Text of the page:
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Non-Surgical Correction of Outer-ear Anomalies in Newborns at Rambam

Publication Date: 7/13/2023 11:00 AM

About thirty percent of newborns are born with outer ear anomalies that go undetected during pregnancy. Some of these are temporary and resolve as the child gets older, but others need medical intervention – surgical and non-surgical. Rambam Health Care Campus (Rambam) in Haifa, Israel, offers a highly successful non-surgical intervention.

Photo: Sima Ben Shitrit explains the procedure to a parent Photography: Rambam HCCPhoto: Sima Ben Shitrit explains the procedure to a parent Photography: Rambam HCC

Professor Assaf Zeltzer, director of the Department of Plastic and Reconstructive Surgery at Rambam, explains, “In the neo-natal period, approximately the first ten weeks after birth, high levels of maternal hormones are present in the infant’s blood. During this time the ear cartilage is flexible. This provides a window of opportunity allowing us to reshape the outer ear by placing a custom-made ear mold at the site of the problem.” Over several weeks, with adjustments, the mold gradually reshapes the ear. The timing is extremely important since, if the surgeons miss this window of opportunity, surgical correction is the only solution, but only when the child is at least six years old.

Amit Bismuth (34), from a town north of Haifa, recalls, “Shortly after our daughter Melo was born, my wife Sophie and I, noticed an unusual fold on each of her ears. After an internet search, I discovered this is quite a common anomaly. We didn’t want Melo to be affected by this – not aesthetically, socially, nor emotionally. After seeking immediate medical advice, we were referred to the Department of Plastic and Reconstructive Surgery at Rambam.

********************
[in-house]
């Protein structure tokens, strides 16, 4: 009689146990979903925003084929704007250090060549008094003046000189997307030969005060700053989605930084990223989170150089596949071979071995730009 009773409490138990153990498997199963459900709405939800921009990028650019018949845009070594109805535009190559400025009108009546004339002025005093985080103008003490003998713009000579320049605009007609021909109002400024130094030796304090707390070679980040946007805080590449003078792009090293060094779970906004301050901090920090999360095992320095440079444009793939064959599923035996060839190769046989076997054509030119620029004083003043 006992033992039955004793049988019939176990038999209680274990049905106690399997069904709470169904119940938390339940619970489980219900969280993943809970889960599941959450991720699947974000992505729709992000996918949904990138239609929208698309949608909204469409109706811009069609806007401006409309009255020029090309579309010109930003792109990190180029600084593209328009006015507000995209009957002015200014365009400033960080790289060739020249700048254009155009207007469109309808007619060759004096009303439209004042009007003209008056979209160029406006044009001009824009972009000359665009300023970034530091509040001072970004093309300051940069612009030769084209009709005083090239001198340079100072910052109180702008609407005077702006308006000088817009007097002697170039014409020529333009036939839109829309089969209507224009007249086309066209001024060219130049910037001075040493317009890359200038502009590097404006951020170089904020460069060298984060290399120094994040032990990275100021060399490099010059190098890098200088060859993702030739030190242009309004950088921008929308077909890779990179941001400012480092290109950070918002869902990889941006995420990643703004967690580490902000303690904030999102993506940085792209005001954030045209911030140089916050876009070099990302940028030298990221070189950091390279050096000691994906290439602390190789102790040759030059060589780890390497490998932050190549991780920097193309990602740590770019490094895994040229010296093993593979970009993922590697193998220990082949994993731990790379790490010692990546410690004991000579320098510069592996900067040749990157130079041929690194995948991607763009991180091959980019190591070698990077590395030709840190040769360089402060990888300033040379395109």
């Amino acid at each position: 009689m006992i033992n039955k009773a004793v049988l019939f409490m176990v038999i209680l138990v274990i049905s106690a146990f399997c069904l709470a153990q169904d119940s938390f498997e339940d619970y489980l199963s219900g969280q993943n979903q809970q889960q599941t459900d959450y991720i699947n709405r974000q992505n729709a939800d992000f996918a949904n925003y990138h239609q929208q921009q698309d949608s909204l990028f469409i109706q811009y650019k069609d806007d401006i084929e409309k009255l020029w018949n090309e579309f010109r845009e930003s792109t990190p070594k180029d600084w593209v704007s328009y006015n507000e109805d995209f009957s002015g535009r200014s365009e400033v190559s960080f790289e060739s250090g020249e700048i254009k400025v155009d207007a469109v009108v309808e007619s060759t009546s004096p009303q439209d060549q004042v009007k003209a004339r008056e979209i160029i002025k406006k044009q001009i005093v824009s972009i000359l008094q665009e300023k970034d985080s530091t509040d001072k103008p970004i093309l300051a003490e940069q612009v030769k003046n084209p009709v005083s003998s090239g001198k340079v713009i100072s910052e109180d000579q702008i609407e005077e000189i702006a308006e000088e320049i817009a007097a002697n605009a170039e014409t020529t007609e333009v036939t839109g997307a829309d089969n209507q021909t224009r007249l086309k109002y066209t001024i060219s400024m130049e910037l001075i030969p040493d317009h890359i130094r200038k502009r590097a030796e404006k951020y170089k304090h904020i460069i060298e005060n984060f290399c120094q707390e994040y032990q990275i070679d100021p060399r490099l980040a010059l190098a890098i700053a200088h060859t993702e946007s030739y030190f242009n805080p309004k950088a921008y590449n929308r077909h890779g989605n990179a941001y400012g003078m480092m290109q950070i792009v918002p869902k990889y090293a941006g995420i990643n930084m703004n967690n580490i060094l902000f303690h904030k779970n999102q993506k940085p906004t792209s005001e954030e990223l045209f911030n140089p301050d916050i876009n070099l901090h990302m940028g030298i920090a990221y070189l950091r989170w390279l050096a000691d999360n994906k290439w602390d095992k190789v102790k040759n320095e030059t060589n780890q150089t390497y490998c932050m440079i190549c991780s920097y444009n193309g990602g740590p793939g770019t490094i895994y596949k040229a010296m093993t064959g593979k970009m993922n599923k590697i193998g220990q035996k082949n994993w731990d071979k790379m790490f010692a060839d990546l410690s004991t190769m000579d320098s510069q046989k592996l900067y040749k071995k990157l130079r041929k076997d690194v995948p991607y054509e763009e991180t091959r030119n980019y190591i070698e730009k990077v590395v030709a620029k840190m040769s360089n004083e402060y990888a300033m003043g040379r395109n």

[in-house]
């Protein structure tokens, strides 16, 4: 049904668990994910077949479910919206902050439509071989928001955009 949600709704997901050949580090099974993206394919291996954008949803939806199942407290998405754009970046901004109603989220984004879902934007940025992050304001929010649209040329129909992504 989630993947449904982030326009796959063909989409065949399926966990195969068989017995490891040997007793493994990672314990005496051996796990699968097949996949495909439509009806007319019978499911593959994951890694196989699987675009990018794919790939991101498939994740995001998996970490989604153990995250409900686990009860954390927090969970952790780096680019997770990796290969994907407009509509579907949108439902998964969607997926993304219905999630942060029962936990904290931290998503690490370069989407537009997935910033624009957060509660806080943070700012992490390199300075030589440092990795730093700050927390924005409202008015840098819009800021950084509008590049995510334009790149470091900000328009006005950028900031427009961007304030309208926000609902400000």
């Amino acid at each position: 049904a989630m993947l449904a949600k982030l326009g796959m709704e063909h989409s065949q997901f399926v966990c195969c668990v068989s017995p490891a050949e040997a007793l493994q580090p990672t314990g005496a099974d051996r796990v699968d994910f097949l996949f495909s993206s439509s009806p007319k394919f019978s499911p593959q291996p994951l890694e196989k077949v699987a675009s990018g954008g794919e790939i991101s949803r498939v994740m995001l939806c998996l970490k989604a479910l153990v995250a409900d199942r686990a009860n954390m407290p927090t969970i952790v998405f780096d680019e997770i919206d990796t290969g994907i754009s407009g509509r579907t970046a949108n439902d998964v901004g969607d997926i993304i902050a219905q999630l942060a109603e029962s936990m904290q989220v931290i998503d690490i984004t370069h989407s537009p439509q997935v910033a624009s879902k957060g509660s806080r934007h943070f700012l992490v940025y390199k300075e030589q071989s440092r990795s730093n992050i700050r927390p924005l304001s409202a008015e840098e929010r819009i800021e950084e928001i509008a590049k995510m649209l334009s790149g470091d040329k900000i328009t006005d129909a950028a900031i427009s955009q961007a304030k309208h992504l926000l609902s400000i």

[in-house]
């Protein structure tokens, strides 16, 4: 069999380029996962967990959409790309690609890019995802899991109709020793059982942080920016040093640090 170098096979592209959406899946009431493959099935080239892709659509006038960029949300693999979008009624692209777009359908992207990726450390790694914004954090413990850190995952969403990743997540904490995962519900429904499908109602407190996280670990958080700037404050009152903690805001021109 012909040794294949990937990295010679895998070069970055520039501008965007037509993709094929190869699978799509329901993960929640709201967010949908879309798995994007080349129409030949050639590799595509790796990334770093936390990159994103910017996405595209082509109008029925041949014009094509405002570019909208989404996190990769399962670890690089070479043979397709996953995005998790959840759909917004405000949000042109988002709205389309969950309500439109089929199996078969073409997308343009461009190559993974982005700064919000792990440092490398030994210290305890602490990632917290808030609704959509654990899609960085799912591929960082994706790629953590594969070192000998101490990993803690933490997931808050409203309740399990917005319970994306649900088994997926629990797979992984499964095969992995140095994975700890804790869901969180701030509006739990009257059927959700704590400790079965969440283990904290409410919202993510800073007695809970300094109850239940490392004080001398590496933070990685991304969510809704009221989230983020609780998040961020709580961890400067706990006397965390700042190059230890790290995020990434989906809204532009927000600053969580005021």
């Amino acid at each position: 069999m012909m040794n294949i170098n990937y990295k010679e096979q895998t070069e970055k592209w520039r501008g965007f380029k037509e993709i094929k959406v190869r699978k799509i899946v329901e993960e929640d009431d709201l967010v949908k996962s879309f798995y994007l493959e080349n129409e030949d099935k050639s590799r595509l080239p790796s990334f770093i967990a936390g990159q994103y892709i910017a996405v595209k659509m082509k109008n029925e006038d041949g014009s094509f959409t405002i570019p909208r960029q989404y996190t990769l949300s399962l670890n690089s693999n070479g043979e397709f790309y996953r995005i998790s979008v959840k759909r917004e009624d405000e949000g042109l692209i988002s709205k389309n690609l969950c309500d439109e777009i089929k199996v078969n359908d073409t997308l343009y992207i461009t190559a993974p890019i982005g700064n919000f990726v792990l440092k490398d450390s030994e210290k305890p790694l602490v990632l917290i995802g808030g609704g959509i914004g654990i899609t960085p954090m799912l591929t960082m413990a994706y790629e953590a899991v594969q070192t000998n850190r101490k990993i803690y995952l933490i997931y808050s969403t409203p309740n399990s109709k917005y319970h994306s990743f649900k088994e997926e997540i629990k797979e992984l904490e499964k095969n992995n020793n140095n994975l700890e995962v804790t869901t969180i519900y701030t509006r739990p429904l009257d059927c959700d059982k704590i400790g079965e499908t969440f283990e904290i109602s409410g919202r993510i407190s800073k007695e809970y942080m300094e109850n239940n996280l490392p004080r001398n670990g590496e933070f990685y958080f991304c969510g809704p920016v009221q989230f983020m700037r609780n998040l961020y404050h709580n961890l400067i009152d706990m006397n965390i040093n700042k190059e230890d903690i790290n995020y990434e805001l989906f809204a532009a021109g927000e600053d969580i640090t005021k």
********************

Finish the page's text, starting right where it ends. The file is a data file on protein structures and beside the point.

Rambam has been performing ear molding, the non-surgical correction of auricular (outer ear) deformities in newborns, for over twenty years. “Following a medical examination, our specialist physicians determine the best treatment and a treatment coordinator is assigned to each case. Throughout the treatment, the coordinator accompanies the family,” explains Professor Zeltzer.

Sima Ben Shitrit, treatment coordinator, explained that during the non-surgical procedure offered at Rambam, a customized mold of the infant’s ear is ‘glued’ to the auricle.

Bismuth adds, “While treatment is often expensive, we realized time was of the essence and we needed to act fast. Eight days after Melo’s birth, the non-surgical correction commenced at Rambam. It was a simple and gentle procedure that did not bother her. The mold was attached to Melo’s ear and was hardly noticeable. My wife and I had to remove the mold before bath time, and once we got used to it, it was not difficult. Over time, the mold required adjustments, but we noticed an improvement in her condition and are delighted with the results.”

With easy access to the Internet on every topic possible, parents are far more aware of the implications of conditions of these types. After their child is born they immediately search for solutions via websites, chat groups, and in-person consultations. Once the probable issue is discovered, they seek the appropriate medical facility. Ben Shitrit points out, “That is when they turn to us. Because parents are responsible for the home care that follows, their cooperation is key to an optimal result." Reflecting on her life’s work, Ben Shitrit concludes, "I am overjoyed to be part of a child’s physical development and emotional wellbeing."

“I must admit that initially my wife and I were doubtful,” recalls Bismuth, “but now that we see the improvement, we recommend the treatment.”

The Department of Plastic and Reconstructive Surgery at Rambam Health Care Campus treats adults and children and specializes in reconstructive surgery for congenital anomalies, trauma cases, and elective aesthetic procedures.

(L-R) Melo’s ear before, during and after the procedure. Photography: Rambam HCC

The Bismuth family Photography: Courtesy of the Bismuth Family